I’ve been playing games for years.I remember back to the Atari 2600 and the amazing world of Space Invaders, Centipede, Air Sea Battle and those joystick destroying Olympic games. They came on this thing called a cartridge which were quite bulky and had to be blown on as they got dusty. That’s what I remember about using them. Then we moved onto floppy disks, somehow we managed to skip the cassette tape generation. This was cool, as we could fit so many more games into the same space. Then CD’s arrived and they were great; so much more content. It was around this time I first learned about patches, so I started storing the patches on CD’s with the game. And games required to have the original disc in the drive to work, which also was painful when those drives did damage them. Or you scratched them by accident. I learned how to create ISO images of my games so they would not get scratched and I could play them safely. This was great for taking to LANs as I didn’t have to worry about forgetting to bring the right disc. When games started coming out on DVD’s was also the first time I heard of Steam; I believe my first Steam game was a Warhammer title Dawn of War: Soulstorm. What a revelation! I bought this game from a store, go to install the game and find it requires some management software to make it happen. My first thought was “what the #@$&! I paid for a game and now I have to install some damn 3rd party tools just to get it onto my computer?”. This was of course Steam back in February 2009. I’d heard about it, but virtual games were not the same I felt. I wanted to hold what I paid for in my hands…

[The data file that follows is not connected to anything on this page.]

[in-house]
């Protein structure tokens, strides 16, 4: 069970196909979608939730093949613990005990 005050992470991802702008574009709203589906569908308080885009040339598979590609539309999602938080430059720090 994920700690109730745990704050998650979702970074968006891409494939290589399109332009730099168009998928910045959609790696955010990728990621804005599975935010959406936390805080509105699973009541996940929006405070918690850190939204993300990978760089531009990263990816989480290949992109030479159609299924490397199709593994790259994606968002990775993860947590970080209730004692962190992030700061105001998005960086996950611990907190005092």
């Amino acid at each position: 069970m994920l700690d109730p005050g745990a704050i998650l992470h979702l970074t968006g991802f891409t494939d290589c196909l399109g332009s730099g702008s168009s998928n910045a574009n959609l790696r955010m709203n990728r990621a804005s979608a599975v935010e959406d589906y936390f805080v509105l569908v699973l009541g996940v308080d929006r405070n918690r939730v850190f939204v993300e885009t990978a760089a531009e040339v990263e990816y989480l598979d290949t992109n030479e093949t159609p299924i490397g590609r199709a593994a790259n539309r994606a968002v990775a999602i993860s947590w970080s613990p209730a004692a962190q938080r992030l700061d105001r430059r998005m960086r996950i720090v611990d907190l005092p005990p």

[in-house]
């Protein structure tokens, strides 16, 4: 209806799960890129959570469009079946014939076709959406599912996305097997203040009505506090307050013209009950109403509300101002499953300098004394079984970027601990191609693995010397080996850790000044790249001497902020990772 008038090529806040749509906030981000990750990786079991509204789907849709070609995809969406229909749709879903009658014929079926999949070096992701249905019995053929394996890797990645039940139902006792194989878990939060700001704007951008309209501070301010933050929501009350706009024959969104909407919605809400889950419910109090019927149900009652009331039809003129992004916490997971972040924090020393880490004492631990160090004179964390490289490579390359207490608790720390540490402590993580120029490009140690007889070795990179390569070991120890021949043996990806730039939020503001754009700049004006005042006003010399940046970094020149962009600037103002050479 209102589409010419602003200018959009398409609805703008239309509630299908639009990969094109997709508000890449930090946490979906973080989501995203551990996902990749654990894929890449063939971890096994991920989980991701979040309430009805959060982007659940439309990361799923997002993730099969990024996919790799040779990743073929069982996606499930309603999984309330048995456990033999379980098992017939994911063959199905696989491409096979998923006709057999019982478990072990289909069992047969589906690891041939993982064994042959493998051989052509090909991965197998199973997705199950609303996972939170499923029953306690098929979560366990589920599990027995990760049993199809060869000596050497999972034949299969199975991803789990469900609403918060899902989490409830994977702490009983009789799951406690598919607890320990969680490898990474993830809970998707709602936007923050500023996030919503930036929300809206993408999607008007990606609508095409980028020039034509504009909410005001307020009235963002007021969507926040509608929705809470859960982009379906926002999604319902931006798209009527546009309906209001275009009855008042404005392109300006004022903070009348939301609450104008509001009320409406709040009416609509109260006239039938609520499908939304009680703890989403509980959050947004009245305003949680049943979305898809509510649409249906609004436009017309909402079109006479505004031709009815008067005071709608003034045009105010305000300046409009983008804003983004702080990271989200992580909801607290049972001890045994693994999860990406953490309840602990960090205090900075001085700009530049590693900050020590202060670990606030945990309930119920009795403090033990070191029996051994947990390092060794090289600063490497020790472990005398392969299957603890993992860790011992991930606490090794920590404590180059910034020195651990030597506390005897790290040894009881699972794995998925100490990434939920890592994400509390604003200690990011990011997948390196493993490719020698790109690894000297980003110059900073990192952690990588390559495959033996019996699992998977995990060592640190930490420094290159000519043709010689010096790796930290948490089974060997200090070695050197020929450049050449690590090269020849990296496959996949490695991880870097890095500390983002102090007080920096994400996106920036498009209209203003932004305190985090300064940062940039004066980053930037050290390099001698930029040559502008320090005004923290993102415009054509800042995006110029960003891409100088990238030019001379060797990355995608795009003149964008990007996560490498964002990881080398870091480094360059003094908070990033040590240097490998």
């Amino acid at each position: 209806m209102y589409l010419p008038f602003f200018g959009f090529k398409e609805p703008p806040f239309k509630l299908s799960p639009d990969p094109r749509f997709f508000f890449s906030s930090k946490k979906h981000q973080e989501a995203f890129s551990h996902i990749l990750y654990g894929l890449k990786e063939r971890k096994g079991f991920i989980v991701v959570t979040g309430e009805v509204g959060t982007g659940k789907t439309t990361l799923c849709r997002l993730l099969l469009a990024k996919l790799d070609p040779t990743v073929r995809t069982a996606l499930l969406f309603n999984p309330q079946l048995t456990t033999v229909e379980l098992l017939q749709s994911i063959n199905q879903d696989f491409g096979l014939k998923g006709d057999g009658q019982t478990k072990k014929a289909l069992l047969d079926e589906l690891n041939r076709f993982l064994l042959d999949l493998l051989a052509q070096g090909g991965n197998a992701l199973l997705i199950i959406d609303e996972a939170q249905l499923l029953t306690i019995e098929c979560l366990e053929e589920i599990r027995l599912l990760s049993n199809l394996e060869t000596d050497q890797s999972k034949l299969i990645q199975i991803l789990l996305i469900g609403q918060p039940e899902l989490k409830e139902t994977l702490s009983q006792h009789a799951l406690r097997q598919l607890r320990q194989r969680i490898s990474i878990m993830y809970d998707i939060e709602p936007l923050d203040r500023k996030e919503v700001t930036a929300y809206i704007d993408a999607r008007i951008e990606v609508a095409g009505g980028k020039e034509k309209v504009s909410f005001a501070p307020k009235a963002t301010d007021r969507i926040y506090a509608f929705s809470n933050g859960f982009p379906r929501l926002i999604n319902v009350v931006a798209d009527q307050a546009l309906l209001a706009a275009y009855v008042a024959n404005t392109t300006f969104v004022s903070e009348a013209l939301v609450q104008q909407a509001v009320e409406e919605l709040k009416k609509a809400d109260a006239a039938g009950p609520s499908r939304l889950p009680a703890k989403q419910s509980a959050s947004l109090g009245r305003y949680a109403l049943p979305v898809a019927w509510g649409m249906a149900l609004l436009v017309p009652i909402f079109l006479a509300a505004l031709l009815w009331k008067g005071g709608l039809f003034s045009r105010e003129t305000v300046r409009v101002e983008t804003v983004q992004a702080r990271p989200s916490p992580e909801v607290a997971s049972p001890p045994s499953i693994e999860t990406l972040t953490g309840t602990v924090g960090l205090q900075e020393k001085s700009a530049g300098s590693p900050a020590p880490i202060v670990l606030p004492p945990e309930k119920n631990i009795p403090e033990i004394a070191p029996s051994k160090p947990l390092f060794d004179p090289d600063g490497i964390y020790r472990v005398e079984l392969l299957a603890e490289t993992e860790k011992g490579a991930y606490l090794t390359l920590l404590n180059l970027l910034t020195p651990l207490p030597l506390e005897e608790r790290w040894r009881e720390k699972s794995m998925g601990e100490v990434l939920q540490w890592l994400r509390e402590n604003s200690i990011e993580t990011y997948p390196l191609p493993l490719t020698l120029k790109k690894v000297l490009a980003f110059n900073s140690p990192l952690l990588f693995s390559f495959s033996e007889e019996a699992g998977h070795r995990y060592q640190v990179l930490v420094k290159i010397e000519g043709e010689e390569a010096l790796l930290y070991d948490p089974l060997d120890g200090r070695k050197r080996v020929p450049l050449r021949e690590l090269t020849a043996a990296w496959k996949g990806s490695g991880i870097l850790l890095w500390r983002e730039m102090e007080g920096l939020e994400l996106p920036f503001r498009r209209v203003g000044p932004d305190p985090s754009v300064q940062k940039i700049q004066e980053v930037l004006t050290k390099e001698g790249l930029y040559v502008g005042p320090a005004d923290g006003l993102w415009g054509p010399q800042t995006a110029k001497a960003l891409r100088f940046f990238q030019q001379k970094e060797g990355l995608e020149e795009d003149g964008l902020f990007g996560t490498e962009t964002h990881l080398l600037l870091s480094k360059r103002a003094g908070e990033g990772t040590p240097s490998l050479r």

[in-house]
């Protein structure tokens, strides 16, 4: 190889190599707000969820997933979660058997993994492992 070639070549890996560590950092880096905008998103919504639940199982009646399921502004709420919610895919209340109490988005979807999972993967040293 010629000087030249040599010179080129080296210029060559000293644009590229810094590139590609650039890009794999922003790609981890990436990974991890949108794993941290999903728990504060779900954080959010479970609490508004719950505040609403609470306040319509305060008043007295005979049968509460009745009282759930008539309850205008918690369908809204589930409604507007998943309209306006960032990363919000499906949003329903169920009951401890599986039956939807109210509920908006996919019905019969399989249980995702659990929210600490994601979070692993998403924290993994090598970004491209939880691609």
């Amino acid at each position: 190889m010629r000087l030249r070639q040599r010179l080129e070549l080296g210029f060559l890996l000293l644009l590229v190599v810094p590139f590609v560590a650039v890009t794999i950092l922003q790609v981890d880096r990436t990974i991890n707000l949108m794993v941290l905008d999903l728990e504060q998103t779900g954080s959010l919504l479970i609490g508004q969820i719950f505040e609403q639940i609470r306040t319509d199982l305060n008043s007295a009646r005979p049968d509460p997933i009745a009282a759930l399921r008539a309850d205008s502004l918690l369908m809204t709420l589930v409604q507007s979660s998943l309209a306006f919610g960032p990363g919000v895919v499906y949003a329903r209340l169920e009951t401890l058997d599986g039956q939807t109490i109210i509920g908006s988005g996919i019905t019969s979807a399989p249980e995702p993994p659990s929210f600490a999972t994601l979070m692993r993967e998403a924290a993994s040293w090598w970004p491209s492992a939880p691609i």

I was very resistant to changing with the times, and then I came across games that sounded cool, but were not coming to Australia any time soon. One of those was Sins of a Solar Empire. I really wanted to play it so I signed up to another of those online game stores called Impulse. I started comparing what I got from the online game, and what I got from the physical game, and I started buying more and more online games as I didn’t have to drive out and get them (or find them as the case might be) and having upgraded from dialup to ADSL2+ my download speeds now made it more viable. So I now have a collection of games on Impulse, which by-the-way was the original name for GameStop, I have an ever growing collection for Steam, Good Old Games, Origin and with Xbox. I am an advocate for electronic over physical, because I get support, its still my game, and I have this pile of games for older consoles and operating systems that I never use but want to go back to some time as they are still fun.
Older games are coming back either as updates, releases or sequels, and I think its a good thing as some of those games were quite good. X-Wing was one of my favourite games but by the time I was on my own it was no longer for sale but now it’s been released by Good Old Games and I have my own copy. Next is to pick up my first joystick since Windows 95. Apparently those old joysticks can’t be plugged into a modern computer, and X-Wing really likes to have a joystick (a 360 gamepad does not work well). Finding friends online is so much easier with the online communities that come from these services too which creates an additional benefit. Games can be better from this too. This is just my first post in a series of posts about how I see gaming. My next post talks about Card Games over the years.
Age of Steam:
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